• @immibis: hm, good question. What would be the parsing rules for invariant? Either they are the same as for en_us, in which case, why bother, or they correspond to some other country, in which case, which one and why this one instead of en_us, or they have their specific rules which don't match any country anyway, which would be useless. There is really no “true answer” between 12,345.67 and 12 345,67: any “default rules” will work for a few countries, and won't work for others. – Arseni Mourzenko Nov 13 '16 at 23:50
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    @ArseniMourzenko It's generally a "lowest common denominator" and similar to the syntax many programming languages use (which is also culture-invariant). 12345 parses as 12345, 12 345 or 12,345 or 12.345 is an error. 12.345 parsed as an invariant floating-point number always yields 12.345, in accordance with the programming language convention of using . as the decimal separator. Strings are sorted by their Unicode code points and case-sensitively. And so on. – immibis Nov 14 '16 at 0:08
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Do you often add a break point to a point in your code and run the app in the debugger in order to work out what's happening? If you do, that's largely because you aren't using referential transparency (RT) in your designs. And so have to run the code to work out what it does.

The whole point to to RT is that the code is highly deterministic, ie you can read the code and work out what it does, every time, for the same set of inputs. Once you start adding in mutating variables, some of which have scope beyond a single function, you can't just read the code. Such code has to be executed, either in your head or in the debugger, to work out how it truly works.

The simpler the code is to read and reason, the simpler it is to maintain and to spot bugs, so it saves time and money for you and your employer.

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    "Once you start adding in mutating variables, some of which have beyond a single function, you can't just read the code, you have to execute it, either in your head or in the debugger, to work out how it truly works.": Good point. In other words, referential transparency does not only mean that a piece of code will always produce the same result for the same inputs, but also that the produced result is the only effect of that piece of code, that there are no other, hidden side effect like changing some variable that has been defined far away in another module. – Giorgio Nov 13 '16 at 19:23
  • That is a good point. I do have a bit of a problem with the the simpler the code is to read/reason argument, since simpler to read or reason is a somewhat vague and subjective attribute of code. – Eyal Roth Nov 14 '16 at 15:41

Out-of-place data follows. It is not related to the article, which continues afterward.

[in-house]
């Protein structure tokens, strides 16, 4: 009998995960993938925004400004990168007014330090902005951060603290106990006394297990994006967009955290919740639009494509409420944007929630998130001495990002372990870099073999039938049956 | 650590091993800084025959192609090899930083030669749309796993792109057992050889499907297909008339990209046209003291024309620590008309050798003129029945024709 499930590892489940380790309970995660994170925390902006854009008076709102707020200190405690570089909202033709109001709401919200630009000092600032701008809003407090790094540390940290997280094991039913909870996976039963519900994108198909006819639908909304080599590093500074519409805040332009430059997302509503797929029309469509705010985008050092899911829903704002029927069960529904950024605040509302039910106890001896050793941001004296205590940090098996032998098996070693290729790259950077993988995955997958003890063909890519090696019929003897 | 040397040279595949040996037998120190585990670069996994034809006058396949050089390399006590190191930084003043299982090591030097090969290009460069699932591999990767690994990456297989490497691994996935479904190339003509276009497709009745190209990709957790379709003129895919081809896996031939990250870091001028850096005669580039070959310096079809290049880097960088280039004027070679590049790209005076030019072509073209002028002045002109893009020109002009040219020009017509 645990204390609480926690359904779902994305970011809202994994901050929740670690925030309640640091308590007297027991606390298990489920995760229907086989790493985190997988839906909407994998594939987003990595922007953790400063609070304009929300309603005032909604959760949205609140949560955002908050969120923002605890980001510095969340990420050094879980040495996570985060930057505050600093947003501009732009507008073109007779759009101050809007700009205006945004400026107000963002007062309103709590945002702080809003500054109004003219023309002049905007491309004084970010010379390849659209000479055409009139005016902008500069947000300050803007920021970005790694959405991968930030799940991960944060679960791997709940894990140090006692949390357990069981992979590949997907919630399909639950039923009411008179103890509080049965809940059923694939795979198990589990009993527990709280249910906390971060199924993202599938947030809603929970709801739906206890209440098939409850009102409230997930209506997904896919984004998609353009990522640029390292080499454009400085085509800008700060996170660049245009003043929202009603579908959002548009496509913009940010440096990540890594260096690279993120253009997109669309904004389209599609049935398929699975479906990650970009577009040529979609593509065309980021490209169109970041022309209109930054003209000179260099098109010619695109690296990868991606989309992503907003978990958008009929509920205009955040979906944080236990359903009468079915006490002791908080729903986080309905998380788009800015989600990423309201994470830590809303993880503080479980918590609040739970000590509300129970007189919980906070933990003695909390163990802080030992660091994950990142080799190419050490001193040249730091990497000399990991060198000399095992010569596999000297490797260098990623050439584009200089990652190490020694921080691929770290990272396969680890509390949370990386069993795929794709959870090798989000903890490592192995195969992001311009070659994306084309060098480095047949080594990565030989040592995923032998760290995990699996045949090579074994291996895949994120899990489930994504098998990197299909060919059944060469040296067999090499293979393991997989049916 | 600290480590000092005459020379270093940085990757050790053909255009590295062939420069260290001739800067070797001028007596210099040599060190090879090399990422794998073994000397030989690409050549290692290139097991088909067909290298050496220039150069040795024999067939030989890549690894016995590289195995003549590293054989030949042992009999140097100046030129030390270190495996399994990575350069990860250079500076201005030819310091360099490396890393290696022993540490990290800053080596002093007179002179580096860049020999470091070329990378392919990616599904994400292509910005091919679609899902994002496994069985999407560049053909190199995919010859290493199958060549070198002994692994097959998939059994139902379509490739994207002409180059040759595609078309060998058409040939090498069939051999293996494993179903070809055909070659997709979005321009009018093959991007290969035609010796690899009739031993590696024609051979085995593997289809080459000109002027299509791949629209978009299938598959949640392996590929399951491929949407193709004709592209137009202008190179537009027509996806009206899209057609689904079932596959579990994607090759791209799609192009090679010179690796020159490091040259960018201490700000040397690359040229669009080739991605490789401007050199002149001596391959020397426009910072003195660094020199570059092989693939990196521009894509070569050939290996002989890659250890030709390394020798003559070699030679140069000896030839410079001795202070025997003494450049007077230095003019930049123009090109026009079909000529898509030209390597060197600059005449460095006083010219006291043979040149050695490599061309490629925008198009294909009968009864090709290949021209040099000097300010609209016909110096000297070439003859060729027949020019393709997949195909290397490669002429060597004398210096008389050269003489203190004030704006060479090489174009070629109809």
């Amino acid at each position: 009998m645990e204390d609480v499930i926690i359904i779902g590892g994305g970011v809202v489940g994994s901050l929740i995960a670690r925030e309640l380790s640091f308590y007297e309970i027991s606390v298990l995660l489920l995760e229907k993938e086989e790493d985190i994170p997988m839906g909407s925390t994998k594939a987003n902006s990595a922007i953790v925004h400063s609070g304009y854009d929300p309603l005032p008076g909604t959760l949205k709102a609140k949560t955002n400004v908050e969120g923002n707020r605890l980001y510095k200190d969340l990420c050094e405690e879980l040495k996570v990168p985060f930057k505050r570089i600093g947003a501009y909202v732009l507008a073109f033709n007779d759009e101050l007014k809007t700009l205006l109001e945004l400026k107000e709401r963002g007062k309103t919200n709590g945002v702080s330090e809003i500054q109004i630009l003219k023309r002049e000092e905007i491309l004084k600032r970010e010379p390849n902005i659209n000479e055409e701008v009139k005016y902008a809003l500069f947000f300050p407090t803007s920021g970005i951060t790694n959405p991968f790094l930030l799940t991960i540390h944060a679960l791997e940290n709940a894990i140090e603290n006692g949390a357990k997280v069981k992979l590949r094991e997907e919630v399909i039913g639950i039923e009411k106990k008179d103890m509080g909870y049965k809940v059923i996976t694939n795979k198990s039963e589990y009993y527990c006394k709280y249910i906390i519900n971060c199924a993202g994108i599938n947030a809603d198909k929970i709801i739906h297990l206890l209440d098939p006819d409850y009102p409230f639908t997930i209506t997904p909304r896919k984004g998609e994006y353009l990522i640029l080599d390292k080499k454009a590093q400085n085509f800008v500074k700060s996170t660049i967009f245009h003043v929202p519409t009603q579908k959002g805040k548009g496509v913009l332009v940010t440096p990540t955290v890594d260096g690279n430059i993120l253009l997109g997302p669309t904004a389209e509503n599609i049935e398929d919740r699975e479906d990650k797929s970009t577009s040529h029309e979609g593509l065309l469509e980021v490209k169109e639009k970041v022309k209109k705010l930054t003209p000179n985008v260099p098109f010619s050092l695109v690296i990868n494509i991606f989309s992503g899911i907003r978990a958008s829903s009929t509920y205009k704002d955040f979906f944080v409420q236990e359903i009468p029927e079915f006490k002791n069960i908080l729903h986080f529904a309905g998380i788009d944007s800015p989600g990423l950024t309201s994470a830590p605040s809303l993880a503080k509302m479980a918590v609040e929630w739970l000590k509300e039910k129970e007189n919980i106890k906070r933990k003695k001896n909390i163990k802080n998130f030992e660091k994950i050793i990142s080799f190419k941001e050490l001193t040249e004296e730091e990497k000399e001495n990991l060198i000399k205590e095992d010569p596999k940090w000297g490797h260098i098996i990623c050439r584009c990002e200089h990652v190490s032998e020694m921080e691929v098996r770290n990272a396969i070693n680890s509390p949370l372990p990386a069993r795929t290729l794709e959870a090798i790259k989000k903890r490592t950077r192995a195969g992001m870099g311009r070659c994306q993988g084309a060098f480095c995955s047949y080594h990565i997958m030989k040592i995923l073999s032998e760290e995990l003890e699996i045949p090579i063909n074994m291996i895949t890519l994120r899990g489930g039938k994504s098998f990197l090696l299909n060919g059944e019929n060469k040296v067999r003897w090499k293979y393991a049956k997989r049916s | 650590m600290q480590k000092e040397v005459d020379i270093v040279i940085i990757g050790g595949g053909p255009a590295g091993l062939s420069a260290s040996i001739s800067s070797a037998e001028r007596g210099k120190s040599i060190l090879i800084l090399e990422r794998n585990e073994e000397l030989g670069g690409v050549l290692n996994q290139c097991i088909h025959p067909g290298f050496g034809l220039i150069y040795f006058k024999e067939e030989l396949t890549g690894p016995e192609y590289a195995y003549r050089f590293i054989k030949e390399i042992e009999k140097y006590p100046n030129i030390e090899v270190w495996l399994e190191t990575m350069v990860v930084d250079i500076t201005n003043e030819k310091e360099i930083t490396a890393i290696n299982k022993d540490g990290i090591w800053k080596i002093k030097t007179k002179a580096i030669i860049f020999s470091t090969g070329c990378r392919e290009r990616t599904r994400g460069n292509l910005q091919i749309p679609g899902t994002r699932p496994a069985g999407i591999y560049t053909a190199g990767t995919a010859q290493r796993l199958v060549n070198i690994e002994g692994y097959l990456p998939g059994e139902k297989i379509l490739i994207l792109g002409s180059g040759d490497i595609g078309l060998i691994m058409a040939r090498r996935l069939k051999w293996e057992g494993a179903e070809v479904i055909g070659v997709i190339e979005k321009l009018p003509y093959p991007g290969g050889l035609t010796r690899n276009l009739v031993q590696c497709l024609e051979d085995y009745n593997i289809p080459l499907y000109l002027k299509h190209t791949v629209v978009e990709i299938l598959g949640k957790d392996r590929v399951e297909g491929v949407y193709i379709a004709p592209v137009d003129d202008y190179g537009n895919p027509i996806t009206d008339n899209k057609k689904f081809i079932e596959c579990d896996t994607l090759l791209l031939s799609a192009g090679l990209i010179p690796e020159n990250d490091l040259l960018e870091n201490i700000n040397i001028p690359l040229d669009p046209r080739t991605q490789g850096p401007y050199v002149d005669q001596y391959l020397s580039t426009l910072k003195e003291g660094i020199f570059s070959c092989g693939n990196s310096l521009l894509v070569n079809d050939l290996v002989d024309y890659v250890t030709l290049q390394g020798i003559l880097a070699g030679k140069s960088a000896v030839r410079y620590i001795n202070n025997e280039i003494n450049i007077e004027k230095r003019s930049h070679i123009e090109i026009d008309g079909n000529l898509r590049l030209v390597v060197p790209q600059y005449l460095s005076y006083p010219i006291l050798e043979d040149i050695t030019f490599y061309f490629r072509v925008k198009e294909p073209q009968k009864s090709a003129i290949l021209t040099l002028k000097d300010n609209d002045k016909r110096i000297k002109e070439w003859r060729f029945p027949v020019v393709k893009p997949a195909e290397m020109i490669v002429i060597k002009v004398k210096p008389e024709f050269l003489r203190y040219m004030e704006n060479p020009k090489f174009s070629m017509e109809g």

• Once you start adding in mutating variables, some of which have scope beyond a single function but why assignment operation is discouraged even when variable scope is local to function ? – Rahul Agarwal Nov 28 '18 at 22:13
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People throw around the term "easier to reason about," but never explain what that means. Consider the following example:

result1 = foo("bar", 12)
// 100 lines of code
result2 = foo("bar", 12)

Are result1 and result2 the same or different? Without referential transparency, you have no idea. You have to actually read the body of foo to make sure, and possibly the body of any functions foo calls, and so forth.

People don't notice this burden because they are accustomed to it, but if you go work in a purely functional environment for a month or two then come back you will feel it, and it is a huge deal.

There are so many defense mechanisms people do to work around the lack of referential transparency. For my little example, I might want to keep result1 around in memory, because I wouldn't know if it would change. Then I have code with two states: before result1 was stored and after. With referential transparency, I can just recalculate it easily, as long as the recalculation is not time consuming.

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    You mentioned that referential transparency allows you to reason about the result of the calls to foo() and know whether result1 and result2 are the same. Another important aspect is that if foo("bar", 12) is referentially transparent, then you do not have to ask yourself whether this call has produced some effects somewhere else (set some variables? deleted a file? whatever). – Giorgio Nov 13 '16 at 19:42
  • The only "referential integrity" I'm familiar with involves relational databases. – Mark Nov 13 '16 at 19:56
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    @Mark It's a typo. Karl meant referential transparency, as is obvious from the rest of his answer. – Andres F. Nov 13 '16 at 21:18
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I'd say: referential transparency isn't only good for functional programming but for everyone who works with functions because it follows to principle of least astonishment.

You have a function and can reason better about what it does because there are no external factors you need to take in account, for a given input the output will always be the same. Even in my imperative language I try to follow this paradigm as much as possible, the next thing that basically automatically follows from this is: small easy to understand functions instead of the gruesome 1000+ line functions I sometimes run in.

Those large functions do magic and I'm afraid to touch them because they can break in spectacular ways.

So pure functions aren't something only for functional programming, but for every program.